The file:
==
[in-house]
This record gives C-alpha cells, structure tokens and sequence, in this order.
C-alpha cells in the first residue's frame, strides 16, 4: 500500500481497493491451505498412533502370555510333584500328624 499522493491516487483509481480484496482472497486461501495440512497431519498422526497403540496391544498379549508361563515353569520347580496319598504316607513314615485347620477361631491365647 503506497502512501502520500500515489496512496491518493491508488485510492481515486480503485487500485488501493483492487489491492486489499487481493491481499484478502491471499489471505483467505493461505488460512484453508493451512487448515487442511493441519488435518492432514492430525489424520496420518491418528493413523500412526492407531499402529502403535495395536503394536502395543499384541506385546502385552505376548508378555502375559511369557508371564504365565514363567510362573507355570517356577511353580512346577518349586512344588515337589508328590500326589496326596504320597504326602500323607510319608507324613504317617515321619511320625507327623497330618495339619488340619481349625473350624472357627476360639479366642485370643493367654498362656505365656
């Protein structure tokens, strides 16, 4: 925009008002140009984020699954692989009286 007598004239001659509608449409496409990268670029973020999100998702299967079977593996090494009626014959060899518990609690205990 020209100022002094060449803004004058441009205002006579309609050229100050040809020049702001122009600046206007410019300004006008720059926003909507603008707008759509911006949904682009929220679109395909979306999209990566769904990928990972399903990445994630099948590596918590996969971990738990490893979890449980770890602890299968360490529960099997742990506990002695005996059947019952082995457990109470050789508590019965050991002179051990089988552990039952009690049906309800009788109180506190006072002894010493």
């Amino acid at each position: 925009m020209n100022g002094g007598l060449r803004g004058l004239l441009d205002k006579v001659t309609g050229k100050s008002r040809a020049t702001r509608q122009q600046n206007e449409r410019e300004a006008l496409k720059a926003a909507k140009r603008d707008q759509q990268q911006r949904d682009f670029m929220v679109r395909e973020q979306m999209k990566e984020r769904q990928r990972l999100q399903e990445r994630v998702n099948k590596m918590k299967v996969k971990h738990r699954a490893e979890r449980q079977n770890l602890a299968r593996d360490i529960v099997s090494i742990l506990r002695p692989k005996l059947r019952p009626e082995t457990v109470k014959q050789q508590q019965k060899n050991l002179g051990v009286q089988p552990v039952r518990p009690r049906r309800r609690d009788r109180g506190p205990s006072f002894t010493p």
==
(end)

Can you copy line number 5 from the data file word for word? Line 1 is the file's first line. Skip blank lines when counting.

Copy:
């Amino acid at each position: 925009m020209n100022g002094g007598l060449r803004g004058l004239l441009d205002k006579v001659t309609g050229k100050s008002r040809a020049t702001r509608q122009q600046n206007e449409r410019e300004a006008l496409k720059a926003a909507k140009r603008d707008q759509q990268q911006r949904d682009f670029m929220v679109r395909e973020q979306m999209k990566e984020r769904q990928r990972l999100q399903e990445r994630v998702n099948k590596m918590k299967v996969k971990h738990r699954a490893e979890r449980q079977n770890l602890a299968r593996d360490i529960v099997s090494i742990l506990r002695p692989k005996l059947r019952p009626e082995t457990v109470k014959q050789q508590q019965k060899n050991l002179g051990v009286q089988p552990v039952r518990p009690r049906r309800r609690d009788r109180g506190p205990s006072f002894t010493p």